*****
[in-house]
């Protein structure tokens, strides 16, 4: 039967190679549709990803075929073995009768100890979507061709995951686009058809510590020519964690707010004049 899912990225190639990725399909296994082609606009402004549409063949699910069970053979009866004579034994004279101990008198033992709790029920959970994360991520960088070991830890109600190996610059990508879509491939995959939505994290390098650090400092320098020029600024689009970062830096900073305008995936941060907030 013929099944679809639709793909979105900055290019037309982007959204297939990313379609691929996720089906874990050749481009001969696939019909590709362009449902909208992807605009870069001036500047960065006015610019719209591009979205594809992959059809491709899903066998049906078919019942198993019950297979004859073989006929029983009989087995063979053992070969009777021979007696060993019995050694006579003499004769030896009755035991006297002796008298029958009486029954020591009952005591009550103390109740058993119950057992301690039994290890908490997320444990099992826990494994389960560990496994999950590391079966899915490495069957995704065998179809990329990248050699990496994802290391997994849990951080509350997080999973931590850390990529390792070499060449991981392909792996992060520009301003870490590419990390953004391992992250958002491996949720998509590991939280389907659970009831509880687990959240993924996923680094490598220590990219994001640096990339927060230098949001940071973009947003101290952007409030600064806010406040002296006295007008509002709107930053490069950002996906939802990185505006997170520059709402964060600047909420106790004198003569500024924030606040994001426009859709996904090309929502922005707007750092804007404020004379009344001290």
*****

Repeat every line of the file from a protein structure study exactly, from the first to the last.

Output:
[in-house]
């Protein structure tokens, strides 16, 4: 039967190679549709990803075929073995009768100890979507061709995951686009058809510590020519964690707010004049 899912990225190639990725399909296994082609606009402004549409063949699910069970053979009866004579034994004279101990008198033992709790029920959970994360991520960088070991830890109600190996610059990508879509491939995959939505994290390098650090400092320098020029600024689009970062830096900073305008995936941060907030 013929099944679809639709793909979105900055290019037309982007959204297939990313379609691929996720089906874990050749481009001969696939019909590709362009449902909208992807605009870069001036500047960065006015610019719209591009979205594809992959059809491709899903066998049906078919019942198993019950297979004859073989006929029983009989087995063979053992070969009777021979007696060993019995050694006579003499004769030896009755035991006297002796008298029958009486029954020591009952005591009550103390109740058993119950057992301690039994290890908490997320444990099992826990494994389960560990496994999950590391079966899915490495069957995704065998179809990329990248050699990496994802290391997994849990951080509350997080999973931590850390990529390792070499060449991981392909792996992060520009301003870490590419990390953004391992992250958002491996949720998509590991939280389907659970009831509880687990959240993924996923680094490598220590990219994001640096990339927060230098949001940071973009947003101290952007409030600064806010406040002296006295007008509002709107930053490069950002996906939802990185505006997170520059709402964060600047909420106790004198003569500024924030606040994001426009859709996904090309929502922005707007750092804007404020004379009344001290």